Good enough while it lasts, but richer characters would have made it last longer.

THE MULBERRY BUSH

Classic noir themes of trust, motive, and tarnished ideals spin through this mordant, cerebral thriller about an agent on a two-tiered mission.

Veteran thriller author and former CIA op McCarry opens this latest with a cracking good setup. The narrator, an intelligence agent never named, bitterly recalls his father’s fate at the hands of Headquarters, an agency that clearly represents the CIA. To spite his bosses for thwarting his career, the father, acting independently, took in a Russian spy whose plea for amnesty may have been the genuine article or a ploy to infiltrate Headquarters, an uncertainty the father hoped would frustrate his superiors. Outraged by this dark prank, the men at Headquarters cut the father loose, stripping him of his benefits. In vivid, stinging scenes, the son recalls his father’s swift, tragic demise and vows revenge: he’ll pursue a mission that seemingly benefits, but really devastates, Headquarters. The narrator’s bilevel junket sends him to Buenos Aires, where he works with, and against, a group of revolutionaries with ties to Russia. He falls in love with one of them, Luz, a voluptuary who seems to have wandered into the plot from a 1960s Bond movie and/or a gig at the Playboy Mansion—she spends most of her time in bed pleasuring the narrator. This lack of development extends to other secondary characters, dogging the novel, especially in its midsection. Here, the narrator works through a cat’s cradle of agents and terrorists. Their uncertain, shifting, and negotiable actions lucidly illustrate the methods of spies at work, but as these characters are defined by little more than their intentions, their scenes become redundant. The narrator’s handlers, a nest of sly snakes, are somewhat more sharply developed. They send the narrator on a final errand that bookends the tale’s swift, exciting start and reaches a splendidly ironic resolution.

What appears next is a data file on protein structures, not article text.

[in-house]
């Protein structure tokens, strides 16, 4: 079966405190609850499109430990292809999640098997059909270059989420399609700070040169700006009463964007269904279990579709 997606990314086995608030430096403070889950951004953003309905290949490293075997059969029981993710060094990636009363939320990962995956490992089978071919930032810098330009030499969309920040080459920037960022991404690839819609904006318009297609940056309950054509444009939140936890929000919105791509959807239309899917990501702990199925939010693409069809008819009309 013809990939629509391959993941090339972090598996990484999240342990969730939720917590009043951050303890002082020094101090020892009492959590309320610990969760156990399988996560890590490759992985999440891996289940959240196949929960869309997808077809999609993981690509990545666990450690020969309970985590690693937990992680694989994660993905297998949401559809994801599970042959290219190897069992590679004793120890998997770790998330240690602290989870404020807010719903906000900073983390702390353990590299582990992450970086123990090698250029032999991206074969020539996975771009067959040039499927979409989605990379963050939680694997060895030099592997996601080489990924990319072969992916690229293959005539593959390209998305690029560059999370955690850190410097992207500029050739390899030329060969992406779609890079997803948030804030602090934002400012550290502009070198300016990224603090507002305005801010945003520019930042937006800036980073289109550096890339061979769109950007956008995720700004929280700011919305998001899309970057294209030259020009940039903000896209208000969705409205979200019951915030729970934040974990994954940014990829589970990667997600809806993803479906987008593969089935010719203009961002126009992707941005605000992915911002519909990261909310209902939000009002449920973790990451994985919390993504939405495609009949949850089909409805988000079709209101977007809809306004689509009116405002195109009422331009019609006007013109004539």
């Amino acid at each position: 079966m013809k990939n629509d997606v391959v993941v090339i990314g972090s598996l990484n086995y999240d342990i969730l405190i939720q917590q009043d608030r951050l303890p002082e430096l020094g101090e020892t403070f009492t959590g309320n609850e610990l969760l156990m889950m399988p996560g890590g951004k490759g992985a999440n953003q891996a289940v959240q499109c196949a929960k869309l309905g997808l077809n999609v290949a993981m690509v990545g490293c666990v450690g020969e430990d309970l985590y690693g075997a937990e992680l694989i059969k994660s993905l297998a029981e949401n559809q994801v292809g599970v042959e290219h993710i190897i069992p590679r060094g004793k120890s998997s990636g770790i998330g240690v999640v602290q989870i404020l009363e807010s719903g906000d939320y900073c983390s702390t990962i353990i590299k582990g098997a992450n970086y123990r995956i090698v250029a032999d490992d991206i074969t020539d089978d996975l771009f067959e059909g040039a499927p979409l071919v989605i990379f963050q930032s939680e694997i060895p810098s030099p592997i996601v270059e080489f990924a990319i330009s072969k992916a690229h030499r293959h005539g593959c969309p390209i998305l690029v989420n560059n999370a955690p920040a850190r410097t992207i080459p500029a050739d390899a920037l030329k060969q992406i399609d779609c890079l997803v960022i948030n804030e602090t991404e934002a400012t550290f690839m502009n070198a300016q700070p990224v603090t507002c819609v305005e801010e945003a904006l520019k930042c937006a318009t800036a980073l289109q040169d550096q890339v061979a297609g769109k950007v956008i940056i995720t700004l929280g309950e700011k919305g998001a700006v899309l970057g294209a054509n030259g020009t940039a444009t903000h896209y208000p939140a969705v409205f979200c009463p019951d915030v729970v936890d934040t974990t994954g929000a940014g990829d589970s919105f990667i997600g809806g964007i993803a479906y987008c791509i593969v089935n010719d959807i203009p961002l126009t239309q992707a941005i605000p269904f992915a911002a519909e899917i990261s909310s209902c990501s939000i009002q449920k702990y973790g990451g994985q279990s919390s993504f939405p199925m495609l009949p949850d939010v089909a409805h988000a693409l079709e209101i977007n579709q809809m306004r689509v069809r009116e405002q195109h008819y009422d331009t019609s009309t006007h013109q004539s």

Good enough while it lasts, but richer characters would have made it last longer.

Pub Date: Nov. 3, 2015

ISBN: 978-0-8021-2410-4

Page Count: 320

Publisher: Mysterious Press

Review Posted Online: Aug. 17, 2015

Kirkus Reviews Issue: Sept. 1, 2015